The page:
Outline of Course Content
Titles and Descriptions
Time and Sequence
Designing Data Structures
In this unit, students review and extend their knowledge in data structures while focusing on implementation of projects to create and manipulate data constructs. Students apply fundamental fixed-size data structures (arrays, user-defined data types, records, arrays of records) to solutions to real-life problems and suggest possible implications of data storage on people’s lives in light of Canadian law. Students use independent study activity to further their mastery of new programming skills in preparation for postsecondary destinations. They also learn to select proper data structures that best match the information and promote program efficiency, code reusability, and maintenance. Students review and reinforce the principles of ergonomics and relate it to the rights of workers. They explore career opportunities in computing and information science related fields.
Building software libraries
In Managing Software Projects students examine the components of a software project plan and develop a plan, in the context of case studies. They review the components of the software design life cycle and explore project management and team-building techniques. Students create a list of questions, pose the questions to a role-playing client, write a problem definition, analyse, design, implement and maintain a solution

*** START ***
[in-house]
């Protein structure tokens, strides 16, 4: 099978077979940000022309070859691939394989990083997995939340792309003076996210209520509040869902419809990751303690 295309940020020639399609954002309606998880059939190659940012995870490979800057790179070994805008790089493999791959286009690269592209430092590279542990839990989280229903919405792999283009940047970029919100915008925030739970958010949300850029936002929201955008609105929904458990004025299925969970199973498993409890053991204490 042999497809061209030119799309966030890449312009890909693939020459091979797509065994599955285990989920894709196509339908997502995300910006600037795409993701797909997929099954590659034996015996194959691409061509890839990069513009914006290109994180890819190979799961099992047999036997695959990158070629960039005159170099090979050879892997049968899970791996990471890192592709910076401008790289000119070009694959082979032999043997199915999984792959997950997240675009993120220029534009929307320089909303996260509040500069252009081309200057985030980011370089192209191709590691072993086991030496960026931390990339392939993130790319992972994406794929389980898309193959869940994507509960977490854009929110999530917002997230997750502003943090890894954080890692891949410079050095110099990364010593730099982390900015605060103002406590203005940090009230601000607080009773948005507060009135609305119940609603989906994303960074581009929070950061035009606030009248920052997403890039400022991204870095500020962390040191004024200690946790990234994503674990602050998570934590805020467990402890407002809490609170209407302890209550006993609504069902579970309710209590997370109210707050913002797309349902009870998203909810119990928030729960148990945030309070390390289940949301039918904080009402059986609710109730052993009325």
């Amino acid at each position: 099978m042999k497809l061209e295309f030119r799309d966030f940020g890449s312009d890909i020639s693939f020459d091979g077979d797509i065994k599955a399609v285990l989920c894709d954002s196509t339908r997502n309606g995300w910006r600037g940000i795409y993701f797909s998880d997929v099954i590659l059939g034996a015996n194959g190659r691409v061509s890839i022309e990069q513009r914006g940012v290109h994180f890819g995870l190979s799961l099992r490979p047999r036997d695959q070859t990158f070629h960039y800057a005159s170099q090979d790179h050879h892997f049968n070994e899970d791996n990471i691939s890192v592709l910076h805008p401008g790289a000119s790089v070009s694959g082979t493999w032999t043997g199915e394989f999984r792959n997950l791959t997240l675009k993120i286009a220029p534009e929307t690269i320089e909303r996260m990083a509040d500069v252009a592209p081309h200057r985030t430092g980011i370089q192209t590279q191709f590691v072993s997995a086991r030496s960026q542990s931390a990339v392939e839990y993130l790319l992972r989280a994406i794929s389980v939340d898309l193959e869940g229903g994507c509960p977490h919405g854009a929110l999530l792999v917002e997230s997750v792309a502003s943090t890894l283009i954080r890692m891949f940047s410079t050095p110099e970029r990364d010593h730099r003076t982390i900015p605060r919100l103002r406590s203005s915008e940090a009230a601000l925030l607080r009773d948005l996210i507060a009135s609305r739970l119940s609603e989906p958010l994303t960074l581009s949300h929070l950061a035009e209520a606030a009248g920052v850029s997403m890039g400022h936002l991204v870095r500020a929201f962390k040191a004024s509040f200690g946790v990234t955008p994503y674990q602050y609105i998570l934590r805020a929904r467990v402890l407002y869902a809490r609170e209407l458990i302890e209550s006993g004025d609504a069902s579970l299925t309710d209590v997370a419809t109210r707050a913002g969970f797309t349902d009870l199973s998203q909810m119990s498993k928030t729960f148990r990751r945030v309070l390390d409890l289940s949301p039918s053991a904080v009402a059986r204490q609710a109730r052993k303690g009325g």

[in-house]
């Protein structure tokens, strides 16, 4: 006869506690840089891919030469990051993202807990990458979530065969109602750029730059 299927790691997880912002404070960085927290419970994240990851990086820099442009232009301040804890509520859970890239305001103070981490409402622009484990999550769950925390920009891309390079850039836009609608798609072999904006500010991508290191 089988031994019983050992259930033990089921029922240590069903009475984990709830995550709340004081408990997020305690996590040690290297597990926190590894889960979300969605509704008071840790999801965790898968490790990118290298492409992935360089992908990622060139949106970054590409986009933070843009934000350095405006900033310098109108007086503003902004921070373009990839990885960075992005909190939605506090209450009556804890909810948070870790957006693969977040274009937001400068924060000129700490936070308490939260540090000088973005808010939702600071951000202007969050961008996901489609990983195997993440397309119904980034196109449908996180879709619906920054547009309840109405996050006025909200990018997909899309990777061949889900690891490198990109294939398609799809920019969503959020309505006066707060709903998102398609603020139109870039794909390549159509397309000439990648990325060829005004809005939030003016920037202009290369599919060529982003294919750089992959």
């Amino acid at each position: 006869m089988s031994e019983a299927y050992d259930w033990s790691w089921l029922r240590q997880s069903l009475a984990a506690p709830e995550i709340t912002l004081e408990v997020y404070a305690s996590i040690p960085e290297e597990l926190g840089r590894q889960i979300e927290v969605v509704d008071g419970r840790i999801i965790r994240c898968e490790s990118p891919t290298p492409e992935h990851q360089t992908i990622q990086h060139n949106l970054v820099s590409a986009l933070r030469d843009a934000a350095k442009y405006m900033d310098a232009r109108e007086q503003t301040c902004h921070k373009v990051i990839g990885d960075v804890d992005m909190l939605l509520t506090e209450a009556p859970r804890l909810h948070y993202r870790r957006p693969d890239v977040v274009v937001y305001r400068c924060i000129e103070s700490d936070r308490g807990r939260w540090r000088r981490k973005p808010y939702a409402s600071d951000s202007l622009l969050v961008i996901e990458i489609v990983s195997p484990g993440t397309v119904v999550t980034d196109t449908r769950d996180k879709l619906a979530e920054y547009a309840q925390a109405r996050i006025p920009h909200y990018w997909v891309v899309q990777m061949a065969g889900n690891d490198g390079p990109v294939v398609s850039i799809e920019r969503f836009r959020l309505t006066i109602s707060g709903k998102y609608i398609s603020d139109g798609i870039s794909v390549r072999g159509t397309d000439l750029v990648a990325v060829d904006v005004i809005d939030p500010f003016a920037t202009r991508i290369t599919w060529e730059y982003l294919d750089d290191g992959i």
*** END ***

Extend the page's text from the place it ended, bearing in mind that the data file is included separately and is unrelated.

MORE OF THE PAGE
Exploring advanced algorithms
Students practice the re-use of code by building and sharing code libraries. The libraries are expanded in subsequent units. Students explore the differences between object-oriented and procedural programming as they apply to software libraries. Students also examine library design in the context of file management in network environments. They investigate intellectual property rights and code ownership and the ethics of code re-use by examining and analysing software-licensing agreements.
Managing Software Projects